As the philosopher once said, “It ain’t over til it’s over.”
Although Yogi Berra (and not Lenny Kravitz) was talking about a baseball game, his spot-on observation about the vagaries of sport — and life in general — can be used as a guiding principle in the seemingly endless pursuit of making the perfect ski or snowboard turn.
So as the calendar, now fully a month into spring, creeps ever slowly toward summer, our days of finding that personal nirvana are dwindling, too, as each day the sun rises higher in the sky and stays out longer, eating away at our precious snowpack.
Still, there are those places that are braving the onslaught of mud season and plan to spin their lifts to the bitter end. Of the more than 600 mountain resorts in North America, nearly 50 of them expect to last out at least through this weekend.
The first cut
But by next Monday, April 23, that number will be cut almost in half, with 18 U.S. resorts (Mount Snow, Purgatory, Brighton, Okemo, Crystal, Alyeska and Breckinridge among them) and two Canadian operations (adieu Mont Sainte Anne and Grouse) cutting the cord on the 2017-18 season.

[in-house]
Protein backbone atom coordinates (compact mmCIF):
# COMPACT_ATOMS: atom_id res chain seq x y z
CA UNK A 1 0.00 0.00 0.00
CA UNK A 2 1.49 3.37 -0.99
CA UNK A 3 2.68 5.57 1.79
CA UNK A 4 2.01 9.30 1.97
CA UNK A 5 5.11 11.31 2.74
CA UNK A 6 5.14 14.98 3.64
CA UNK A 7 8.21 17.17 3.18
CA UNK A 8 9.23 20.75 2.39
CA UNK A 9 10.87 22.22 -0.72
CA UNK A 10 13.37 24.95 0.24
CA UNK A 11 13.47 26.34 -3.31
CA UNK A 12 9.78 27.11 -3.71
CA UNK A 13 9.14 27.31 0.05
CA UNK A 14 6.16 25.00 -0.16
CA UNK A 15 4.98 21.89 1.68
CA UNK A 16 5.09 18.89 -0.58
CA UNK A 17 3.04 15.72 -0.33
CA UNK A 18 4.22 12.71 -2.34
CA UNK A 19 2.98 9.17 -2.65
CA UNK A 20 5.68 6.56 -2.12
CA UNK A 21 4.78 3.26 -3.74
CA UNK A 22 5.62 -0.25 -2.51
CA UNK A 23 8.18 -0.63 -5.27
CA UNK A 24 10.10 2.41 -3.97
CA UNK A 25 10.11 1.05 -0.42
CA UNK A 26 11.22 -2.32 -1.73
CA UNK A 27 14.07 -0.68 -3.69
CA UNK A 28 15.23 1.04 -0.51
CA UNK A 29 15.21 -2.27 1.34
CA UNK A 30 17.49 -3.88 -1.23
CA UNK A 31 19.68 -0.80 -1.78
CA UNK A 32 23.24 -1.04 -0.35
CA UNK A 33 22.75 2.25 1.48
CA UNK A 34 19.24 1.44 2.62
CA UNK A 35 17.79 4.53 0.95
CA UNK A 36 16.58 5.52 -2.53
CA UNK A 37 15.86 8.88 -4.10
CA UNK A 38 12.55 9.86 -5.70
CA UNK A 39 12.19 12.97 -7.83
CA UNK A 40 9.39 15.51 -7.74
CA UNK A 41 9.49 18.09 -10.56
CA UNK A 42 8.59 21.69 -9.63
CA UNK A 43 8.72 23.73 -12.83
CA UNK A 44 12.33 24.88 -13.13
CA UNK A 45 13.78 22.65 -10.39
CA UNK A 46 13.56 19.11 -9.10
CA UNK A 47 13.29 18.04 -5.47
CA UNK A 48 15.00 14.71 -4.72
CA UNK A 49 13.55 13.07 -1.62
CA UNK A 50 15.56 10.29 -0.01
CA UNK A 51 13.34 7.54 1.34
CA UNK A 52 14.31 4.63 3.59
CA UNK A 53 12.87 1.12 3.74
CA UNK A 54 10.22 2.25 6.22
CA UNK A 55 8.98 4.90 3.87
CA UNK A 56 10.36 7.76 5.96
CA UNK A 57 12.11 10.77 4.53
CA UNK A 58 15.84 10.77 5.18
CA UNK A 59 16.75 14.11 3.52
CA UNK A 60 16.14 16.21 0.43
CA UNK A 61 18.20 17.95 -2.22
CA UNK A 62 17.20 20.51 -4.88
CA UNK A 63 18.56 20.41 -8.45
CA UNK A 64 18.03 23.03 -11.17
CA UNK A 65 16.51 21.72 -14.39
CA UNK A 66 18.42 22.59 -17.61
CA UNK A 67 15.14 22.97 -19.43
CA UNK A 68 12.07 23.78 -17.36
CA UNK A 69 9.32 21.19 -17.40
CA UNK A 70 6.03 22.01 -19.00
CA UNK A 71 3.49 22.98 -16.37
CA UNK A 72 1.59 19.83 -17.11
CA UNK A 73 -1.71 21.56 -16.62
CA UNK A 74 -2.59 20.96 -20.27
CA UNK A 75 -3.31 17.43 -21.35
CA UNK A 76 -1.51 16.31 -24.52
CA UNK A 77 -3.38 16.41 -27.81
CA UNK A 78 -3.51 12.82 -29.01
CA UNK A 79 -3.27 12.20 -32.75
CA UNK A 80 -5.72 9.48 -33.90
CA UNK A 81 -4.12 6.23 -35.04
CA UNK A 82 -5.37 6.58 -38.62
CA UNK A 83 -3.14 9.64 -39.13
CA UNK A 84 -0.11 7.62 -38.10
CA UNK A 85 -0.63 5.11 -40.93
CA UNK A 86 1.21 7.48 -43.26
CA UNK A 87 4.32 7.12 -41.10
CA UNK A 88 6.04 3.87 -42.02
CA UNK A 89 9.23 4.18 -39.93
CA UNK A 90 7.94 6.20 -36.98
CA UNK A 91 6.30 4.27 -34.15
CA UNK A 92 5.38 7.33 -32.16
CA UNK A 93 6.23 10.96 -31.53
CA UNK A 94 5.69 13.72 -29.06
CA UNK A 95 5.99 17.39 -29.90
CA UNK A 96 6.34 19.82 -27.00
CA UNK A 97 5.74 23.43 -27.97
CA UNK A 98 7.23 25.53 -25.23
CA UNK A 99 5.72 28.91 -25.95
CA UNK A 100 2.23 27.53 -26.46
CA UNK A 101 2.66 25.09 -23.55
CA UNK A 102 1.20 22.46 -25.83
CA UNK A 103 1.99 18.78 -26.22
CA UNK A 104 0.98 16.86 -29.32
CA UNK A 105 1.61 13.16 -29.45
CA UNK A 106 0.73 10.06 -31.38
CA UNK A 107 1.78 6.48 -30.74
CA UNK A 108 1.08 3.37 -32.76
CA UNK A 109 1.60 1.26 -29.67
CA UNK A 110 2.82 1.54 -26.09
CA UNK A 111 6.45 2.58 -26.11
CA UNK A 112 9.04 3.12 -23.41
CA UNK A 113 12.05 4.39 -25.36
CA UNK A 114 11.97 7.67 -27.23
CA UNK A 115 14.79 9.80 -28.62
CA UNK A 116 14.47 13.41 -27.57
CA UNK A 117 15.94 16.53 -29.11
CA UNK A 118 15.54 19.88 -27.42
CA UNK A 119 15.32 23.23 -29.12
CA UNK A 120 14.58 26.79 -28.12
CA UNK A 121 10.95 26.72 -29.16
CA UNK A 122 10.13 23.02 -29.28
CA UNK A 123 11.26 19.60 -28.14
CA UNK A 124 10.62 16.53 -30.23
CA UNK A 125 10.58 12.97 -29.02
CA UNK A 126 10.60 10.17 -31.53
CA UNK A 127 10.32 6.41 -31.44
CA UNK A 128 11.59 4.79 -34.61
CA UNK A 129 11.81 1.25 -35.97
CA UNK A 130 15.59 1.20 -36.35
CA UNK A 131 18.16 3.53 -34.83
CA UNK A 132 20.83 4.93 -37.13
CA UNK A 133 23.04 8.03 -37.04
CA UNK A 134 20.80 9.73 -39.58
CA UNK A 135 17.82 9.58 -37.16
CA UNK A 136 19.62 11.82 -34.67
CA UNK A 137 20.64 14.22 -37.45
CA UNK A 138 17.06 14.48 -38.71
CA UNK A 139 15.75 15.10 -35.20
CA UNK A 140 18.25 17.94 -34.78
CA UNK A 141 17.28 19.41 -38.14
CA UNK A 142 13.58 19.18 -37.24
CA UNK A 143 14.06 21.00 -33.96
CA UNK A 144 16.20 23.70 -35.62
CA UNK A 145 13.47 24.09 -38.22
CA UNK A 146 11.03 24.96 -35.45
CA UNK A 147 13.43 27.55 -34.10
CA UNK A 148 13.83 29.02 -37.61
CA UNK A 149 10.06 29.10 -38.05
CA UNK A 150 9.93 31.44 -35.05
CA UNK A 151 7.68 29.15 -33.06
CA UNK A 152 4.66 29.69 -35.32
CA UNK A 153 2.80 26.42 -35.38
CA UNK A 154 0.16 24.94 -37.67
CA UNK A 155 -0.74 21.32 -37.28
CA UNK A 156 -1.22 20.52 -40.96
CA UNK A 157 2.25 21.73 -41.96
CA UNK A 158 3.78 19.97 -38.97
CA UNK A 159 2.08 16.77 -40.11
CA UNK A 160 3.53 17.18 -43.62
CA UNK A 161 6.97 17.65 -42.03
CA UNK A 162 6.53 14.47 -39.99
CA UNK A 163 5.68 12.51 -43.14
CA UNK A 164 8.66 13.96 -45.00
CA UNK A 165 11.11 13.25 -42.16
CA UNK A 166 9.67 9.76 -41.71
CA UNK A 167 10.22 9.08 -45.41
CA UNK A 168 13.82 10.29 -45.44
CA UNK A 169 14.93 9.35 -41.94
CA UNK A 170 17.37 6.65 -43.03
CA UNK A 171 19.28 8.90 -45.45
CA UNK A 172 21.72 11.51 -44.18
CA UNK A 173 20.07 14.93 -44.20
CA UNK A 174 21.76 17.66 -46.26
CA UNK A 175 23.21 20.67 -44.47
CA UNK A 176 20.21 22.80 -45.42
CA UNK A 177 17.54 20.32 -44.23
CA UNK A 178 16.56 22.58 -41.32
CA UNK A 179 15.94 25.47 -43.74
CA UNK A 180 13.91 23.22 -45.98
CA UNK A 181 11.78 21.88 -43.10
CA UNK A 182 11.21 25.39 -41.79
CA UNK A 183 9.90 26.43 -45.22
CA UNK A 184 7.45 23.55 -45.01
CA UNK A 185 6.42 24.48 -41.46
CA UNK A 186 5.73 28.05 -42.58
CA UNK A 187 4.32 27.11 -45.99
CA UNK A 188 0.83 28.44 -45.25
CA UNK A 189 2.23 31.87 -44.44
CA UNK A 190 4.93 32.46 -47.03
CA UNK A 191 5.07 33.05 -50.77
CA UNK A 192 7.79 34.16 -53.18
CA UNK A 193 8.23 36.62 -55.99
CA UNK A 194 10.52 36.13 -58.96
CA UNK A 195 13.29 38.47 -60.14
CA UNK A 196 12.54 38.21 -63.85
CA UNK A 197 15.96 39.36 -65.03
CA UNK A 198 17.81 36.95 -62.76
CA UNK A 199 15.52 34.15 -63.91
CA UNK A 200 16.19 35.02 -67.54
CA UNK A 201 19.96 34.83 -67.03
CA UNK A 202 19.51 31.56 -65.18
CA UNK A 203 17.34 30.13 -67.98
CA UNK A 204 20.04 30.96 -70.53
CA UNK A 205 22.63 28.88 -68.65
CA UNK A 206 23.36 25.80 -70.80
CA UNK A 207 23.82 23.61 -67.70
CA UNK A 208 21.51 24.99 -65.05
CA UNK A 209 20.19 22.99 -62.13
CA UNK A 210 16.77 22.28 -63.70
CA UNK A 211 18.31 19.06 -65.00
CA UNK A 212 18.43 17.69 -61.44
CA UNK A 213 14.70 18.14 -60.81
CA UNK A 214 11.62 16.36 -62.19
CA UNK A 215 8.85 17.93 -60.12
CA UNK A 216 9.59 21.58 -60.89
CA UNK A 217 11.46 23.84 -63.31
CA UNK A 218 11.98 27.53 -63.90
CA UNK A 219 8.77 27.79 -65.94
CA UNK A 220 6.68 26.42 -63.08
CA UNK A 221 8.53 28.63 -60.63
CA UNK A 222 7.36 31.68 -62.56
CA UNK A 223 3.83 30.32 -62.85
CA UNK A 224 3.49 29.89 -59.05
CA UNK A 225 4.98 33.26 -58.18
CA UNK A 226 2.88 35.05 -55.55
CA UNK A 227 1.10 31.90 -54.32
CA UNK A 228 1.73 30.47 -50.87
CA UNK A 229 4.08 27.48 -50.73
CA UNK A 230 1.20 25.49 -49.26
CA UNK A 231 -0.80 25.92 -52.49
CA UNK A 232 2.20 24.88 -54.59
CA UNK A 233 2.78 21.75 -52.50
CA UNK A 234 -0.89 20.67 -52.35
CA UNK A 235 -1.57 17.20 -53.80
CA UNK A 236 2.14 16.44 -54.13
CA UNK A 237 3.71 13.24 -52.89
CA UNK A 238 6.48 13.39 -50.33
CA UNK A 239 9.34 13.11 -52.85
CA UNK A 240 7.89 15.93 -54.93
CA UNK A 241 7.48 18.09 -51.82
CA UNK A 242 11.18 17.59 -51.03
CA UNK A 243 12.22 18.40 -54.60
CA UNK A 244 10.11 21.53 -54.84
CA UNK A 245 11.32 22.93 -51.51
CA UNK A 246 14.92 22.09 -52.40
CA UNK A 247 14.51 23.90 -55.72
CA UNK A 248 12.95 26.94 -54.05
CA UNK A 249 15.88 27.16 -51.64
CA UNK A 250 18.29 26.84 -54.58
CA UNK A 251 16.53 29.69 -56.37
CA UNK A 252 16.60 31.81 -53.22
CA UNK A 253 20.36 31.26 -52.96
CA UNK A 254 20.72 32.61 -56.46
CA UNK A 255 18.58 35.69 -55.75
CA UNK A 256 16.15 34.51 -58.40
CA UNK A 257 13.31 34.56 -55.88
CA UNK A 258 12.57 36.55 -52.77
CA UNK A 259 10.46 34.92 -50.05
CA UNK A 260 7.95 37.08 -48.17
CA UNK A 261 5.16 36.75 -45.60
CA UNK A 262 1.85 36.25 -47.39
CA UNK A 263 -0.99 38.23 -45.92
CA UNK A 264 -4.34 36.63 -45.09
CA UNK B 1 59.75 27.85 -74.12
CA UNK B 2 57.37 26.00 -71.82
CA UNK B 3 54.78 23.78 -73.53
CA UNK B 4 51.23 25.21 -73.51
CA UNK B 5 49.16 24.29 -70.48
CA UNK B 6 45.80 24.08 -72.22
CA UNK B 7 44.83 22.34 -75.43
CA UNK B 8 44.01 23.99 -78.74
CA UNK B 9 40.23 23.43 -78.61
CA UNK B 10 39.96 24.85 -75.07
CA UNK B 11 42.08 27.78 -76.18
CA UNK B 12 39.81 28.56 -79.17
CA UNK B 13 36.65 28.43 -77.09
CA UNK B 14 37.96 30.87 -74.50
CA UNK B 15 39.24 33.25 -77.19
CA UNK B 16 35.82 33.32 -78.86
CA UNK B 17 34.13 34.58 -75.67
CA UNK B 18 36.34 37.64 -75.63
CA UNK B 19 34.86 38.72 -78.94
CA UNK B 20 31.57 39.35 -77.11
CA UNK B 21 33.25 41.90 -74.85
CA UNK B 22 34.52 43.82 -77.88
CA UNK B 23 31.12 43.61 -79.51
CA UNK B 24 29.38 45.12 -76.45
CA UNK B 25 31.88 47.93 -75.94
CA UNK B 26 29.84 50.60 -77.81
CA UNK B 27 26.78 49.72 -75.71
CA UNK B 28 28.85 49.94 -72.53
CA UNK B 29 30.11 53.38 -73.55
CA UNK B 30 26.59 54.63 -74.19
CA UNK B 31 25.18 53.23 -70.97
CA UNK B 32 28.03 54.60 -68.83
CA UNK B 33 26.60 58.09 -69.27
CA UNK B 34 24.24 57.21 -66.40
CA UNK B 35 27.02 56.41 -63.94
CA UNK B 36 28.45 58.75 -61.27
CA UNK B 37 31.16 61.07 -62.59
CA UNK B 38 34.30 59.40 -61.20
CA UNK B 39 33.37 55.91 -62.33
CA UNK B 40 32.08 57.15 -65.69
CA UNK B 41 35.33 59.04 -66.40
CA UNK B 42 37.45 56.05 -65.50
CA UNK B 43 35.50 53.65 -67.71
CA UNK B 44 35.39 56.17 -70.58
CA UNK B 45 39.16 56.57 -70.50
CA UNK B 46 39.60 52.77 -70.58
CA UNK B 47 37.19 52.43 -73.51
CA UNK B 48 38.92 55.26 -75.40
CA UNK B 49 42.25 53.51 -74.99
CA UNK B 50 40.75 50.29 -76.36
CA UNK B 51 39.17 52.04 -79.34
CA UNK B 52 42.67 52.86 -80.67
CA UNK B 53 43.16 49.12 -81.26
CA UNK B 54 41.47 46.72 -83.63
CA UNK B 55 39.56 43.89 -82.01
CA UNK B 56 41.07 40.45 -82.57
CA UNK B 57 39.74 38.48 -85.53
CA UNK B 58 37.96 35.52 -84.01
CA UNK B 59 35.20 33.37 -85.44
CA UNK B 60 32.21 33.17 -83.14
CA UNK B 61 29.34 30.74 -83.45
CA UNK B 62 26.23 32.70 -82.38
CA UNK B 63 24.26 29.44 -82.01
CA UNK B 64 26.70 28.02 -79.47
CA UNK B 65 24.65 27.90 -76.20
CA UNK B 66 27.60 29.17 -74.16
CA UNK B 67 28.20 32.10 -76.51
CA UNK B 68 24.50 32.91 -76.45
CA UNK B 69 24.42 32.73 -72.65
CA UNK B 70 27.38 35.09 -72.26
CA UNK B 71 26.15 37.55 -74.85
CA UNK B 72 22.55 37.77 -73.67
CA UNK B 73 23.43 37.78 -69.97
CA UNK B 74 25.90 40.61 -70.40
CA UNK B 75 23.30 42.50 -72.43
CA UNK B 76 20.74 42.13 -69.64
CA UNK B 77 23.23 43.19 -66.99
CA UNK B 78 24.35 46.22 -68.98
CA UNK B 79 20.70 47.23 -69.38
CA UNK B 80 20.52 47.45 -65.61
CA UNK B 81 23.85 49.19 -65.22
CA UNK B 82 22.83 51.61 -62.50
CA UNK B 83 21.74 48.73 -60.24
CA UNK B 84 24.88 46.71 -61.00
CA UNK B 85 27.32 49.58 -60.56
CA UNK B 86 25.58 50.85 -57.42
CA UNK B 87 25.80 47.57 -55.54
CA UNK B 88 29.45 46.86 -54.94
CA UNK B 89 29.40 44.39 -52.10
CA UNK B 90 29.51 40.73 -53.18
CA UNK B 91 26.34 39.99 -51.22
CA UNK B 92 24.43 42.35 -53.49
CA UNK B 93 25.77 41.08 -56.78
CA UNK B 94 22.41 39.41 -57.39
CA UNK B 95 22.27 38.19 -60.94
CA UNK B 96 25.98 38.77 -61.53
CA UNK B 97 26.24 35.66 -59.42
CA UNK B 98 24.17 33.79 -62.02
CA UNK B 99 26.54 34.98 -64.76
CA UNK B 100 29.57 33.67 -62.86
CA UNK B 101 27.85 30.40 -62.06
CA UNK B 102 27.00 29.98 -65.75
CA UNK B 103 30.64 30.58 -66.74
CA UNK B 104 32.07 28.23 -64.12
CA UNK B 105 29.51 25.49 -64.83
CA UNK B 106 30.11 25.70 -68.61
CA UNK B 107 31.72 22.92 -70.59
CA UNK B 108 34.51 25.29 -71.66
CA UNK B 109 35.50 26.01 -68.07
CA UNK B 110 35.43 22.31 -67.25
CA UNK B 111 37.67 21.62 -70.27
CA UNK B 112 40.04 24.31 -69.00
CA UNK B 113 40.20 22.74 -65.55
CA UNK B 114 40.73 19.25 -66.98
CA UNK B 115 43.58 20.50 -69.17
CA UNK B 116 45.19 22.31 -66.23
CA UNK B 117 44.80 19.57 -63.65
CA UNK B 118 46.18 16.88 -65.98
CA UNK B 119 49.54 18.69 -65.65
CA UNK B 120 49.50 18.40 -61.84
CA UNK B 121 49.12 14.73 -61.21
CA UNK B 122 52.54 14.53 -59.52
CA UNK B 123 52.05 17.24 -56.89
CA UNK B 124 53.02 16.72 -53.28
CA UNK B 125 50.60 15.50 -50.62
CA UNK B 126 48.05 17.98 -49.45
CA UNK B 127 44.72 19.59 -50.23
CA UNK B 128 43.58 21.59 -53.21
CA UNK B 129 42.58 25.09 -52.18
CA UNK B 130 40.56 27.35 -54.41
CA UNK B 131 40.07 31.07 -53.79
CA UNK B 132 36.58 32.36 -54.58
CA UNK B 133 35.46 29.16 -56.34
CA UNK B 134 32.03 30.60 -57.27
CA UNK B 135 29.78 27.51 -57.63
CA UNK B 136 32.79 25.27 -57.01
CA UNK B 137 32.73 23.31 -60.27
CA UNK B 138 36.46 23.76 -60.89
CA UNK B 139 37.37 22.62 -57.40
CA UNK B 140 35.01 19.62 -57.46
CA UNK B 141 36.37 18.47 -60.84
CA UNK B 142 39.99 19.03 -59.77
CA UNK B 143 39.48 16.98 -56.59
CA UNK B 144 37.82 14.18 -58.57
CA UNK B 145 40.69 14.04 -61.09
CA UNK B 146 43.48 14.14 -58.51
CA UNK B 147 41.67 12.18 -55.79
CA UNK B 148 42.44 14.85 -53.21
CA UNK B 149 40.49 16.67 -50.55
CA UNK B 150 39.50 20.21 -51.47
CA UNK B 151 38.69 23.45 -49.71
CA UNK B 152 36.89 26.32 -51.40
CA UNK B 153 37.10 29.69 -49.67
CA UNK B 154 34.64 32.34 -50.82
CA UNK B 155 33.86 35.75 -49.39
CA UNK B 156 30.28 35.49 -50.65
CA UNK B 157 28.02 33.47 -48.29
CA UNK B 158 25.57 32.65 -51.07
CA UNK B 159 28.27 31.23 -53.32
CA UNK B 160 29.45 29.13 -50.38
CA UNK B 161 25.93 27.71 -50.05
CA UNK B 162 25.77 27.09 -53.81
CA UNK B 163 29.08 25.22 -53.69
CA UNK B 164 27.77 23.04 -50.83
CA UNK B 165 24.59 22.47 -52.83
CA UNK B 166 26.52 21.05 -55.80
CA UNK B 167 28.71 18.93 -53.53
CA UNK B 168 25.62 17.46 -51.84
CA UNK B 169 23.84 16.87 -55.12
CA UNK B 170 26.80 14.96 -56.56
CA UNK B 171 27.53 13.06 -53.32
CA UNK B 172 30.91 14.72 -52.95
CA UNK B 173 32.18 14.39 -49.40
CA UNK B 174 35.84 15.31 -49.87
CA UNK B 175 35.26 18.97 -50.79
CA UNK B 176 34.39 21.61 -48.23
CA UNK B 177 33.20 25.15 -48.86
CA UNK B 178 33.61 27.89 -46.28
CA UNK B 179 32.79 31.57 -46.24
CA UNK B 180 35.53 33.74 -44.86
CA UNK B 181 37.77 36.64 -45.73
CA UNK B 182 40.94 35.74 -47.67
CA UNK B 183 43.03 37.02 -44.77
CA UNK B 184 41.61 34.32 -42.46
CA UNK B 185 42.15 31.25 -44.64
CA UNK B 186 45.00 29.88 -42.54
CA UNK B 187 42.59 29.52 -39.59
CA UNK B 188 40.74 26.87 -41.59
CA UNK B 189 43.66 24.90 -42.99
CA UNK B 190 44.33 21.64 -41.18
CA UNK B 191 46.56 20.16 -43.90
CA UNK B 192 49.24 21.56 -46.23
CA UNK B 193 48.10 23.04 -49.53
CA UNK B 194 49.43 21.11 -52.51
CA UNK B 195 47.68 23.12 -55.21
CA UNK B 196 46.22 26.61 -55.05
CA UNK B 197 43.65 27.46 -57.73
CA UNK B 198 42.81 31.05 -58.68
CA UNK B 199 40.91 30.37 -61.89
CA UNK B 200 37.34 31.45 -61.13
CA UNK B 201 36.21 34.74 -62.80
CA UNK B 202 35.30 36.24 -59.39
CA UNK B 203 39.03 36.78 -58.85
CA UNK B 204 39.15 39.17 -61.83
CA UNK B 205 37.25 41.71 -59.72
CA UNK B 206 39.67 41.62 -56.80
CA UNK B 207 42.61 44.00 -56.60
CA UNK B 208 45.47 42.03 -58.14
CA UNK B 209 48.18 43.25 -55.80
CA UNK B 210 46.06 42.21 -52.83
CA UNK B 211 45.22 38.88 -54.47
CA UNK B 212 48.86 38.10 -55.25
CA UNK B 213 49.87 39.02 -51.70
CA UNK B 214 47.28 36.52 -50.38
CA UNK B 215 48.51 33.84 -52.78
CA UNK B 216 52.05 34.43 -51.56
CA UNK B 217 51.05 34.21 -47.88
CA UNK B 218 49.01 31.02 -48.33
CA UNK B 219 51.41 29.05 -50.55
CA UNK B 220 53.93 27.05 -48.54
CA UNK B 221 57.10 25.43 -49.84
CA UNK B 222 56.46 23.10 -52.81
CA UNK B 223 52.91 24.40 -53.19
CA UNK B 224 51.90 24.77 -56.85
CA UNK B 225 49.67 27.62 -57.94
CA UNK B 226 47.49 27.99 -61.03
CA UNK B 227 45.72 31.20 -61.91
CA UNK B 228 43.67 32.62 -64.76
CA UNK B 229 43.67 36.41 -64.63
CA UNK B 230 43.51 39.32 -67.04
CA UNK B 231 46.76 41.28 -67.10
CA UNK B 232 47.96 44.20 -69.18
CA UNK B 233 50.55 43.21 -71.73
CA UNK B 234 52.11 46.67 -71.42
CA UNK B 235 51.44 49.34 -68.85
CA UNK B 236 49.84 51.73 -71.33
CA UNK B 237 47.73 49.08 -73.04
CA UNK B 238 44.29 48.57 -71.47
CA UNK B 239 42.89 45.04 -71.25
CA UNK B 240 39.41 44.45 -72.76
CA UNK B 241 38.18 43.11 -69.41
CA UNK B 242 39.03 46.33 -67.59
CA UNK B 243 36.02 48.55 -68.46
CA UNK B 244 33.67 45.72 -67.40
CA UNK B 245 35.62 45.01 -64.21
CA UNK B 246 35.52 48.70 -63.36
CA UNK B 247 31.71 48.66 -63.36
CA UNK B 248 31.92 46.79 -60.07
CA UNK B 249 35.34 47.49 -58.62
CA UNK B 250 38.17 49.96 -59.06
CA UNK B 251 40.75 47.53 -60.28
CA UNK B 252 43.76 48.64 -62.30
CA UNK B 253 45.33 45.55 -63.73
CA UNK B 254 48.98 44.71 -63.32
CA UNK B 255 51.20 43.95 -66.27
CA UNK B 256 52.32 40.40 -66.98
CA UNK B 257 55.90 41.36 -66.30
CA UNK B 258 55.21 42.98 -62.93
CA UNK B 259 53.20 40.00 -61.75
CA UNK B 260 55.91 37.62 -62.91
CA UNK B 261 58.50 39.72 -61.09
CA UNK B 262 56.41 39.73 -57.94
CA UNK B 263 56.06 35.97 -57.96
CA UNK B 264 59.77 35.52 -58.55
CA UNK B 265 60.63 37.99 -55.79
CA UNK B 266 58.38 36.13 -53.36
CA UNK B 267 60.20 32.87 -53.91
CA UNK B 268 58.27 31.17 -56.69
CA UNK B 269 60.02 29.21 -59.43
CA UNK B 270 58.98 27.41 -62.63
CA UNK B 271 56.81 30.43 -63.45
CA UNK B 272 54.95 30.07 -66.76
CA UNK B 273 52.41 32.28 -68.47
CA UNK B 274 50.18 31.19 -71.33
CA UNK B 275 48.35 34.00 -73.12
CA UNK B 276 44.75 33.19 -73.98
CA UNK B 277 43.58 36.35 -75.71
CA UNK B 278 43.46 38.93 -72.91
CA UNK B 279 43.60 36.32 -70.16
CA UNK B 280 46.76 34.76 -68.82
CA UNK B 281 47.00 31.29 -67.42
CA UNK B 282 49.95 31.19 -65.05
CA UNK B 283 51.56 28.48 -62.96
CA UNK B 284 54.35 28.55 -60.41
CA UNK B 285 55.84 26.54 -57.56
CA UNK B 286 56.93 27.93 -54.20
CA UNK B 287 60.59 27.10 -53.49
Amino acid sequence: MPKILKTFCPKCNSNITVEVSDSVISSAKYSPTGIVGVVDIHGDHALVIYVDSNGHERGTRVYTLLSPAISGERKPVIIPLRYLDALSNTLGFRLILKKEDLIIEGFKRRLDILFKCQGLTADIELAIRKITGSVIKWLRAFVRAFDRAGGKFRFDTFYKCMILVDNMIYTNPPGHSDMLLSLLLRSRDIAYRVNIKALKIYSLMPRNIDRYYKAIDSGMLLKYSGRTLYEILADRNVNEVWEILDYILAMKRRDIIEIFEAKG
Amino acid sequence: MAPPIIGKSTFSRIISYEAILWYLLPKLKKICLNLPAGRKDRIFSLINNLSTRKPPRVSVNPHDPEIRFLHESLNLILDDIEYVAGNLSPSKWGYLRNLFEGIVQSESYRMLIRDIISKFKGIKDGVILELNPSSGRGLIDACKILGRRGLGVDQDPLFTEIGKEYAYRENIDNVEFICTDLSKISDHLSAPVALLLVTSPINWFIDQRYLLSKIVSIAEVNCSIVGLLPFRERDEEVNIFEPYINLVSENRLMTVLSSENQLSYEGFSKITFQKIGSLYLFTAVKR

And over the last weekend of the month, another eight resorts, including Sunday River, Mount Rose and Sugarbush, will put a fork in it.
And yet, with a series of ferocious March storms and a lingering effect in April refreshing the snowpack throughout the continent, there’s still plenty of snow to go around, and more than 20 Canadian and American resorts, including Sugarloaf, Alta, Jay Peak, Loveland, Lake Louise and Winter Park, will attempt to least make in through the Cinco de Mayo holiday weekend. Mt. Hood Meadows, Sunshine Village and Whistler Blackcomb have penciled in mid-May as their last days.
Memorial Day and beyond
So, who’s gonna be staying open the longest, you ask.
Well, that all depends on where you are.
As expected, the Sierra Nevada range, which was slammed by more than 200 inches of snow in March alone, has the lion’s share of season hanger-onners, with three resorts — Alpine Meadows, Squaw Valley and Mammoth Mountain — looking at the Memorial Day weekend for their respective denouements.
In the Rockies, Arapahoe Basin (June 3) and Snowbird (June 10) will keep the lifts spinning well into late spring, as will Vermont’s Killington (June 3).
And up in the Cascades of Oregon, Mt. Bachelor — and its closing date of May 27 — seems like a slacker compared with Timberline’s anticipated shutdown on August 31.
By that time it surely will be over.